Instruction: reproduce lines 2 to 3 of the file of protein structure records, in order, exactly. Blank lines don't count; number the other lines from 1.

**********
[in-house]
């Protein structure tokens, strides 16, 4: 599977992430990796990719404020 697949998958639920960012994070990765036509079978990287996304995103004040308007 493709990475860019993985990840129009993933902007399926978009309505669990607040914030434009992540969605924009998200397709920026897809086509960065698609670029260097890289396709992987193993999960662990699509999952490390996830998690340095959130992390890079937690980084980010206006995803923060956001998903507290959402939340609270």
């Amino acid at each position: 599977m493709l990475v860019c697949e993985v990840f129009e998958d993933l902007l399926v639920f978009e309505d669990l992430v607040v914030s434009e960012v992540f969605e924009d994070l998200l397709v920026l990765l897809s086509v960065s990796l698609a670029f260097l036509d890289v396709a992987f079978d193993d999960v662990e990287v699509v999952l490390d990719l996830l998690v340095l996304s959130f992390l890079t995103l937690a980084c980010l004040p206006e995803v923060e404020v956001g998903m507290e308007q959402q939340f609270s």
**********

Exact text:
């Protein structure tokens, strides 16, 4: 599977992430990796990719404020 697949998958639920960012994070990765036509079978990287996304995103004040308007 493709990475860019993985990840129009993933902007399926978009309505669990607040914030434009992540969605924009998200397709920026897809086509960065698609670029260097890289396709992987193993999960662990699509999952490390996830998690340095959130992390890079937690980084980010206006995803923060956001998903507290959402939340609270």
């Amino acid at each position: 599977m493709l990475v860019c697949e993985v990840f129009e998958d993933l902007l399926v639920f978009e309505d669990l992430v607040v914030s434009e960012v992540f969605e924009d994070l998200l397709v920026l990765l897809s086509v960065s990796l698609a670029f260097l036509d890289v396709a992987f079978d193993d999960v662990e990287v699509v999952l490390d990719l996830l998690v340095l996304s959130f992390l890079t995103l937690a980084c980010l004040p206006e995803v923060e404020v956001g998903m507290e308007q959402q939340f609270s």